In general C and Fortran compilers have 4 levels of optimization. Level 0 is no optimization, level 1 is safe optimizations, level 2 is mostly safe optimizations and level 3 is all optimizations possible. It is always a good idea to verify your code after optimizing it to see if the results are still the same or close enough to what you expect. You may find that your code works fine up to second level optimization but breaks when you try level 3.
There are also advanced instruction sets which are chipset dependent. On Odyssey 2 we have a heterogenous environment running many different versions of Intel and AMD processors. Thus it is important that if you want to do chipset dependent optimization you pick the level of optimization correct for the processor you are using. For instance the Abu Dhabi processors on the main Odyssey 2 queues can accept AVX2 and FMA4 instruction sets. So if your compiler can optimize for those and your code can leverage those it is a good idea to build with them.
Some compilers also come with auto-optimization for chipsets. This option detects that processor being run on and does the optimization for you. In this case you want to be sure you are compiling on the same hardware that you run on. On Odyssey 2 the login nodes are Intel based while the general queue is AMD. Thus if you use the automatic optimization for chipset you will want to compile in an interactive job on the queue you are interested in using.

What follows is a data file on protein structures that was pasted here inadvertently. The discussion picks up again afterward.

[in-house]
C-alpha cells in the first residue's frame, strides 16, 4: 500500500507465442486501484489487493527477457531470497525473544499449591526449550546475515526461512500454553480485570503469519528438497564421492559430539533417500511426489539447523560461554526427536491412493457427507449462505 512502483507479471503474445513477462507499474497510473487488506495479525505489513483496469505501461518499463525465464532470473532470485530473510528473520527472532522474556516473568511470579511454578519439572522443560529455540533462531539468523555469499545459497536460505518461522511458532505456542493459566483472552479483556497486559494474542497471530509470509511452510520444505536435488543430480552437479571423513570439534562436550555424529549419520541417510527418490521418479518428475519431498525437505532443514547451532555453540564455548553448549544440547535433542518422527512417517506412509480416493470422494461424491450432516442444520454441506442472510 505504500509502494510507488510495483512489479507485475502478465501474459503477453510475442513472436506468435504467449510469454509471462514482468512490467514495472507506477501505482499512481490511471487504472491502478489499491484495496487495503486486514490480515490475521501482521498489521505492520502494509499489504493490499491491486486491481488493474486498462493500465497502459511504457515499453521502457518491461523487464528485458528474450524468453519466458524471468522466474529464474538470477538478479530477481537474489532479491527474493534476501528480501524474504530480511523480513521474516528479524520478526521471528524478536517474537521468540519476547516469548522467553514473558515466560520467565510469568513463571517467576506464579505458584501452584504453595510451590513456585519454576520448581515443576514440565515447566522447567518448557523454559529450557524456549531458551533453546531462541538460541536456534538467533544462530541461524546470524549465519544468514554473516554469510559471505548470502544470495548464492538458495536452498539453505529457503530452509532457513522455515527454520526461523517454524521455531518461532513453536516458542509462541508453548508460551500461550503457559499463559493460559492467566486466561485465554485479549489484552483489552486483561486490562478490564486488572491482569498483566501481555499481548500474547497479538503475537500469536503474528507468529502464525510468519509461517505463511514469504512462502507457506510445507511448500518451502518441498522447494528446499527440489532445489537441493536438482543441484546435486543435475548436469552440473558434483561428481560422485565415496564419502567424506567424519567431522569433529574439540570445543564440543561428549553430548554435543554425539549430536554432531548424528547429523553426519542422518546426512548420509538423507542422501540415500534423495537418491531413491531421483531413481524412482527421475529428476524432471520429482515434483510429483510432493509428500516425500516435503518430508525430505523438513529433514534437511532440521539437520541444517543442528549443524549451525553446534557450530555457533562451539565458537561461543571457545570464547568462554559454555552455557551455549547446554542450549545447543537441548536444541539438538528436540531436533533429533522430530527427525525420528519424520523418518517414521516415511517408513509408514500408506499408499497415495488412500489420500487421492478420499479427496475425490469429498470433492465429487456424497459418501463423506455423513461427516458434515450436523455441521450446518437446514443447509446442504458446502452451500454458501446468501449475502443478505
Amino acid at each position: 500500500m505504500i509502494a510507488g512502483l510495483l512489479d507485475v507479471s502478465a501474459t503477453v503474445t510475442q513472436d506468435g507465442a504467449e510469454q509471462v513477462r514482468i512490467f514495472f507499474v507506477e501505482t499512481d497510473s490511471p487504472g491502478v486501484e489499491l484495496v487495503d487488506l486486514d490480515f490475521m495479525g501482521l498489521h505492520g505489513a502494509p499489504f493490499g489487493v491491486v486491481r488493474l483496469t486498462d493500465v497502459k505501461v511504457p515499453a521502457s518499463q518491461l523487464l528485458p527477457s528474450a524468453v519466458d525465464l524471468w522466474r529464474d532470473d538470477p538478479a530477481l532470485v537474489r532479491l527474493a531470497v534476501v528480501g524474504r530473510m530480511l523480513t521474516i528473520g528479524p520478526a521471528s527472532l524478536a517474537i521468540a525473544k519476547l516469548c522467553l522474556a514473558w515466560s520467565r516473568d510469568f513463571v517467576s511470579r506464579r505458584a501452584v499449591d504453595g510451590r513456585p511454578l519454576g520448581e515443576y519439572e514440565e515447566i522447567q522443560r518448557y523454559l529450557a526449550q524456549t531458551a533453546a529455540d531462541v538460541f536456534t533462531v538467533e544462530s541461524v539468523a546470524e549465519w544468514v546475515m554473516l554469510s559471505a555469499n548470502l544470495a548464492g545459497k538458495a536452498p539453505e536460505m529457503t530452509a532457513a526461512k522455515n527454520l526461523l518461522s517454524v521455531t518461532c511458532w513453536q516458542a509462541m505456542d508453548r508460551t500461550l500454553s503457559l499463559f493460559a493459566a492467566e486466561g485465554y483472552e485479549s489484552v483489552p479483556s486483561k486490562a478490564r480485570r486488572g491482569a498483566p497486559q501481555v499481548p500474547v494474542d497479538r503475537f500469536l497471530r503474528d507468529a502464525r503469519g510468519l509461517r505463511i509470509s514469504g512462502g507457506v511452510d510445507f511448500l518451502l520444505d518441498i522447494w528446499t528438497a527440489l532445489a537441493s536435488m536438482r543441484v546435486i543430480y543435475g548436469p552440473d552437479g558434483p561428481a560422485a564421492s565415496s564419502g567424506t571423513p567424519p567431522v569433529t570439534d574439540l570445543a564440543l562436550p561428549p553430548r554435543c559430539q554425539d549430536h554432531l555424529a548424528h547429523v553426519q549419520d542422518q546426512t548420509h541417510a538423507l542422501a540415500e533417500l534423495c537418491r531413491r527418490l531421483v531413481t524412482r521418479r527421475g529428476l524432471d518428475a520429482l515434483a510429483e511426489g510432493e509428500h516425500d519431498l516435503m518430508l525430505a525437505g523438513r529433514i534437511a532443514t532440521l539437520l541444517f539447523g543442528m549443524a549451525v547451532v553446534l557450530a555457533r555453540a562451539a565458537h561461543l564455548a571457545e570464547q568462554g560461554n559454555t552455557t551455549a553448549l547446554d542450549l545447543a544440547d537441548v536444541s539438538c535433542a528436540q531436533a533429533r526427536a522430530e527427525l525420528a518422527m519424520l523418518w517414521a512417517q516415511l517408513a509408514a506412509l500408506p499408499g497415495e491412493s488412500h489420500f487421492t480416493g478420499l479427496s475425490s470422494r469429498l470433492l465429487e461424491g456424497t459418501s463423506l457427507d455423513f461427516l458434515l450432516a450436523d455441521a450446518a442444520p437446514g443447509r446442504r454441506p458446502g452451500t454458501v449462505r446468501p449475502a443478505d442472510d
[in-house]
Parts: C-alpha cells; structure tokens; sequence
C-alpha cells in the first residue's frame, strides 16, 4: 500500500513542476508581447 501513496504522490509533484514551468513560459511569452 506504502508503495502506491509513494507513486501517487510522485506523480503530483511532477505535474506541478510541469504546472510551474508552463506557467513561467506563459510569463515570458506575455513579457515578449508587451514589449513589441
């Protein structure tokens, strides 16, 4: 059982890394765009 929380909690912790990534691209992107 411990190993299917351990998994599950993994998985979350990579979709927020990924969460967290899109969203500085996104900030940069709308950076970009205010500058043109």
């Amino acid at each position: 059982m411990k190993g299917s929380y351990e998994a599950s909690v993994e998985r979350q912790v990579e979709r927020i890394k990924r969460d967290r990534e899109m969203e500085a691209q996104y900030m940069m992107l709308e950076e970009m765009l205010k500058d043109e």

For more information on how optimization works and what optimizations are available please see the man pages or documentation of the compilers you are using. Typically each optimization level is listed in the compiler as well as what it does and how safe it is. It is best to always be aware of what optimizations are being applied as they can impact the performance of your code and the results of your program.
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